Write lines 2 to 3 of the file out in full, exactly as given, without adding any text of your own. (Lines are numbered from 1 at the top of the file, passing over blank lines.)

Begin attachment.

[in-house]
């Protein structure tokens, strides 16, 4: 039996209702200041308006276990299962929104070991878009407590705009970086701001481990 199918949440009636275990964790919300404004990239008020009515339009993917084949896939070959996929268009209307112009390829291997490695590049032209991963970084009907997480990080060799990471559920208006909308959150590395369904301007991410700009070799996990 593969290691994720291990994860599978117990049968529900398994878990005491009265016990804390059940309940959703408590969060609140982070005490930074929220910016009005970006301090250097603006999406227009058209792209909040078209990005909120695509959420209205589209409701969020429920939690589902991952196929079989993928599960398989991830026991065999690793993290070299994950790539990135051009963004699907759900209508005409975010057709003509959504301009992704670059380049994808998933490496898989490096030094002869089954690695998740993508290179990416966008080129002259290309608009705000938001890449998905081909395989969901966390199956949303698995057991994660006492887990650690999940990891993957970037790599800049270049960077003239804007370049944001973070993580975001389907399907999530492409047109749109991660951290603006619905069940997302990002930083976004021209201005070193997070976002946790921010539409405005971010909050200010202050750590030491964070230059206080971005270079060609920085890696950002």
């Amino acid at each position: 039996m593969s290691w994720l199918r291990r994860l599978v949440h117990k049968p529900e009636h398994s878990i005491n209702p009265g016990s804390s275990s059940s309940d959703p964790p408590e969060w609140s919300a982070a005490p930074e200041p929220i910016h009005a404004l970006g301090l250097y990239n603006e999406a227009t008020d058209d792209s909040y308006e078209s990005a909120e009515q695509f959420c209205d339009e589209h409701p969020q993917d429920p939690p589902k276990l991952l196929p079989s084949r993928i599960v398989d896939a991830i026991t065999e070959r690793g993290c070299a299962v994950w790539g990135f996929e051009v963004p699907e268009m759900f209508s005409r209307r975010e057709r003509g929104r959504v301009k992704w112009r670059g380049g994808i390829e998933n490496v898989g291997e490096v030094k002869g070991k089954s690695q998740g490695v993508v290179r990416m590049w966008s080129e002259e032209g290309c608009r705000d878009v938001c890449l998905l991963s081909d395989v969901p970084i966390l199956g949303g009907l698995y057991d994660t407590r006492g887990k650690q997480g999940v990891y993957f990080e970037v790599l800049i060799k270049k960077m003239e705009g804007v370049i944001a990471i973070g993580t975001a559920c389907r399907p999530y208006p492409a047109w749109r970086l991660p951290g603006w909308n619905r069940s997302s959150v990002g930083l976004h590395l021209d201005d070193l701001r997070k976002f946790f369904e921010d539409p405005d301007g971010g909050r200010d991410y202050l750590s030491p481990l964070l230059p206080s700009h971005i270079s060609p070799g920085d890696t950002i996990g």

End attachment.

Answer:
């Protein structure tokens, strides 16, 4: 039996209702200041308006276990299962929104070991878009407590705009970086701001481990 199918949440009636275990964790919300404004990239008020009515339009993917084949896939070959996929268009209307112009390829291997490695590049032209991963970084009907997480990080060799990471559920208006909308959150590395369904301007991410700009070799996990 593969290691994720291990994860599978117990049968529900398994878990005491009265016990804390059940309940959703408590969060609140982070005490930074929220910016009005970006301090250097603006999406227009058209792209909040078209990005909120695509959420209205589209409701969020429920939690589902991952196929079989993928599960398989991830026991065999690793993290070299994950790539990135051009963004699907759900209508005409975010057709003509959504301009992704670059380049994808998933490496898989490096030094002869089954690695998740993508290179990416966008080129002259290309608009705000938001890449998905081909395989969901966390199956949303698995057991994660006492887990650690999940990891993957970037790599800049270049960077003239804007370049944001973070993580975001389907399907999530492409047109749109991660951290603006619905069940997302990002930083976004021209201005070193997070976002946790921010539409405005971010909050200010202050750590030491964070230059206080971005270079060609920085890696950002």
């Amino acid at each position: 039996m593969s290691w994720l199918r291990r994860l599978v949440h117990k049968p529900e009636h398994s878990i005491n209702p009265g016990s804390s275990s059940s309940d959703p964790p408590e969060w609140s919300a982070a005490p930074e200041p929220i910016h009005a404004l970006g301090l250097y990239n603006e999406a227009t008020d058209d792209s909040y308006e078209s990005a909120e009515q695509f959420c209205d339009e589209h409701p969020q993917d429920p939690p589902k276990l991952l196929p079989s084949r993928i599960v398989d896939a991830i026991t065999e070959r690793g993290c070299a299962v994950w790539g990135f996929e051009v963004p699907e268009m759900f209508s005409r209307r975010e057709r003509g929104r959504v301009k992704w112009r670059g380049g994808i390829e998933n490496v898989g291997e490096v030094k002869g070991k089954s690695q998740g490695v993508v290179r990416m590049w966008s080129e002259e032209g290309c608009r705000d878009v938001c890449l998905l991963s081909d395989v969901p970084i966390l199956g949303g009907l698995y057991d994660t407590r006492g887990k650690q997480g999940v990891y993957f990080e970037v790599l800049i060799k270049k960077m003239e705009g804007v370049i944001a990471i973070g993580t975001a559920c389907r399907p999530y208006p492409a047109w749109r970086l991660p951290g603006w909308n619905r069940s997302s959150v990002g930083l976004h590395l021209d201005d070193l701001r997070k976002f946790f369904e921010d539409p405005d301007g971010g909050r200010d991410y202050l750590s030491p481990l964070l230059p206080s700009h971005i270079s060609p070799g920085d890696t950002i996990g």